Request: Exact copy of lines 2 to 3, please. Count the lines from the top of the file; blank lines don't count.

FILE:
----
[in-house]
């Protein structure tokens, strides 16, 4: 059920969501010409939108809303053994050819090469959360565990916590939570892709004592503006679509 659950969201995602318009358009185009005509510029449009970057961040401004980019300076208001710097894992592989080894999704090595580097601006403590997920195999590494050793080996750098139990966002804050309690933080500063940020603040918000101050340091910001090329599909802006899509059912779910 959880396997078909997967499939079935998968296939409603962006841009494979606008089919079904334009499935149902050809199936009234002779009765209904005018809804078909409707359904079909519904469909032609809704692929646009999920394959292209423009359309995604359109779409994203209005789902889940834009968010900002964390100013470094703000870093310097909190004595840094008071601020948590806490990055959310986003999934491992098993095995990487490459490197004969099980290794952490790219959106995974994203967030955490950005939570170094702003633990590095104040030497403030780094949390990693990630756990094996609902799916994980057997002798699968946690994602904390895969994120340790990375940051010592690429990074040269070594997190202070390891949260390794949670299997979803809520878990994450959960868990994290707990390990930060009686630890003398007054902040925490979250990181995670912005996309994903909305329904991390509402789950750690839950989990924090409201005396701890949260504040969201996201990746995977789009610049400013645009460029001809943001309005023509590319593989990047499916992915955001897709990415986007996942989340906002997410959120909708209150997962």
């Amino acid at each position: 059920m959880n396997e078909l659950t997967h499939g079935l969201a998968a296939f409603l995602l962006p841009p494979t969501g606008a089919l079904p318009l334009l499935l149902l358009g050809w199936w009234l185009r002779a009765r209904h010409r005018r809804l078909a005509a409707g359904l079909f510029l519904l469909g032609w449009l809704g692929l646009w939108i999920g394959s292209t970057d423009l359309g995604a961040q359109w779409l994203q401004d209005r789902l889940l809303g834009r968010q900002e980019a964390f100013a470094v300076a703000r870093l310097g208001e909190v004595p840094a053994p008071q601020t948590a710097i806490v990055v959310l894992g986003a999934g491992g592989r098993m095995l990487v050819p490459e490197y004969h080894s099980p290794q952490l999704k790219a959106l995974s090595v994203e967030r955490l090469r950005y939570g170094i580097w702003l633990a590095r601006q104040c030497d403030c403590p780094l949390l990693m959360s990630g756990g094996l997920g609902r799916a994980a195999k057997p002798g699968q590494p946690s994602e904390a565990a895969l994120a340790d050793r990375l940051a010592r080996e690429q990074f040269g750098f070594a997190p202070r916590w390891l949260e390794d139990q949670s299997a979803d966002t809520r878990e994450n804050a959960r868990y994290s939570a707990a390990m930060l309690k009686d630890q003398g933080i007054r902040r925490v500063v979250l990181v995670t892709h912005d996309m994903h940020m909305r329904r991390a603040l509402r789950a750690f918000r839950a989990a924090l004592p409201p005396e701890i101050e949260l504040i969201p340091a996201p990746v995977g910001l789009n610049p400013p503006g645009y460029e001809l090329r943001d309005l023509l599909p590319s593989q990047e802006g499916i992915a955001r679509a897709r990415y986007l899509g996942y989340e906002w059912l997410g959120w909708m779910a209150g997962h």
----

């Protein structure tokens, strides 16, 4: 059920969501010409939108809303053994050819090469959360565990916590939570892709004592503006679509 659950969201995602318009358009185009005509510029449009970057961040401004980019300076208001710097894992592989080894999704090595580097601006403590997920195999590494050793080996750098139990966002804050309690933080500063940020603040918000101050340091910001090329599909802006899509059912779910 959880396997078909997967499939079935998968296939409603962006841009494979606008089919079904334009499935149902050809199936009234002779009765209904005018809804078909409707359904079909519904469909032609809704692929646009999920394959292209423009359309995604359109779409994203209005789902889940834009968010900002964390100013470094703000870093310097909190004595840094008071601020948590806490990055959310986003999934491992098993095995990487490459490197004969099980290794952490790219959106995974994203967030955490950005939570170094702003633990590095104040030497403030780094949390990693990630756990094996609902799916994980057997002798699968946690994602904390895969994120340790990375940051010592690429990074040269070594997190202070390891949260390794949670299997979803809520878990994450959960868990994290707990390990930060009686630890003398007054902040925490979250990181995670912005996309994903909305329904991390509402789950750690839950989990924090409201005396701890949260504040969201996201990746995977789009610049400013645009460029001809943001309005023509590319593989990047499916992915955001897709990415986007996942989340906002997410959120909708209150997962």
């Amino acid at each position: 059920m959880n396997e078909l659950t997967h499939g079935l969201a998968a296939f409603l995602l962006p841009p494979t969501g606008a089919l079904p318009l334009l499935l149902l358009g050809w199936w009234l185009r002779a009765r209904h010409r005018r809804l078909a005509a409707g359904l079909f510029l519904l469909g032609w449009l809704g692929l646009w939108i999920g394959s292209t970057d423009l359309g995604a961040q359109w779409l994203q401004d209005r789902l889940l809303g834009r968010q900002e980019a964390f100013a470094v300076a703000r870093l310097g208001e909190v004595p840094a053994p008071q601020t948590a710097i806490v990055v959310l894992g986003a999934g491992g592989r098993m095995l990487v050819p490459e490197y004969h080894s099980p290794q952490l999704k790219a959106l995974s090595v994203e967030r955490l090469r950005y939570g170094i580097w702003l633990a590095r601006q104040c030497d403030c403590p780094l949390l990693m959360s990630g756990g094996l997920g609902r799916a994980a195999k057997p002798g699968q590494p946690s994602e904390a565990a895969l994120a340790d050793r990375l940051a010592r080996e690429q990074f040269g750098f070594a997190p202070r916590w390891l949260e390794d139990q949670s299997a979803d966002t809520r878990e994450n804050a959960r868990y994290s939570a707990a390990m930060l309690k009686d630890q003398g933080i007054r902040r925490v500063v979250l990181v995670t892709h912005d996309m994903h940020m909305r329904r991390a603040l509402r789950a750690f918000r839950a989990a924090l004592p409201p005396e701890i101050e949260l504040i969201p340091a996201p990746v995977g910001l789009n610049p400013p503006g645009y460029e001809l090329r943001d309005l023509l599909p590319s593989q990047e802006g499916i992915a955001r679509a897709r990415y986007l899509g996942y989340e906002w059912l997410g959120w909708m779910a209150g997962h």